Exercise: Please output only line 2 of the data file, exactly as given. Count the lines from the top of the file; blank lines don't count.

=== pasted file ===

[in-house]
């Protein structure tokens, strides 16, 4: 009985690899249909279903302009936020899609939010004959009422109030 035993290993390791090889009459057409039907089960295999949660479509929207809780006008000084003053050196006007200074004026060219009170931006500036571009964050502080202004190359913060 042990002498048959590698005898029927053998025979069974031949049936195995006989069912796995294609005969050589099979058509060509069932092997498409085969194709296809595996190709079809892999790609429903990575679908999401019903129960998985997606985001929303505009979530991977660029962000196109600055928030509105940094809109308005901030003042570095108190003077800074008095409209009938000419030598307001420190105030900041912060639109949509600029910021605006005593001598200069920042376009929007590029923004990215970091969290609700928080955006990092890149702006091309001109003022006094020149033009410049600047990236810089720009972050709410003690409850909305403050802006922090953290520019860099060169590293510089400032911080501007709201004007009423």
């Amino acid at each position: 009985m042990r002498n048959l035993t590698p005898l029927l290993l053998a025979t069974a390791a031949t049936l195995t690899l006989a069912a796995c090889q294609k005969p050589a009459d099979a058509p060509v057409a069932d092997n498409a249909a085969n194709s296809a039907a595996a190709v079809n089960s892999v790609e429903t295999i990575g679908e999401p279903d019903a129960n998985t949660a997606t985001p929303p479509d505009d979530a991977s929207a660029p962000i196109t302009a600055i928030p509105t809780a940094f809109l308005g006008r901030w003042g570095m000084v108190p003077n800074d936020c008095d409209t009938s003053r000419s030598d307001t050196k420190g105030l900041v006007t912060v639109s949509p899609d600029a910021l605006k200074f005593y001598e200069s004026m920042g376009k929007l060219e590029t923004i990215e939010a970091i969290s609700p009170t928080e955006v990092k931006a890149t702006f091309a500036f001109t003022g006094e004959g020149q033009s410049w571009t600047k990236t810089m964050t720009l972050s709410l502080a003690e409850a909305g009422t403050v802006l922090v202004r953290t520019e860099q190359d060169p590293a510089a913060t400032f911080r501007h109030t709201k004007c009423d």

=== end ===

């Protein structure tokens, strides 16, 4: 009985690899249909279903302009936020899609939010004959009422109030 035993290993390791090889009459057409039907089960295999949660479509929207809780006008000084003053050196006007200074004026060219009170931006500036571009964050502080202004190359913060 042990002498048959590698005898029927053998025979069974031949049936195995006989069912796995294609005969050589099979058509060509069932092997498409085969194709296809595996190709079809892999790609429903990575679908999401019903129960998985997606985001929303505009979530991977660029962000196109600055928030509105940094809109308005901030003042570095108190003077800074008095409209009938000419030598307001420190105030900041912060639109949509600029910021605006005593001598200069920042376009929007590029923004990215970091969290609700928080955006990092890149702006091309001109003022006094020149033009410049600047990236810089720009972050709410003690409850909305403050802006922090953290520019860099060169590293510089400032911080501007709201004007009423």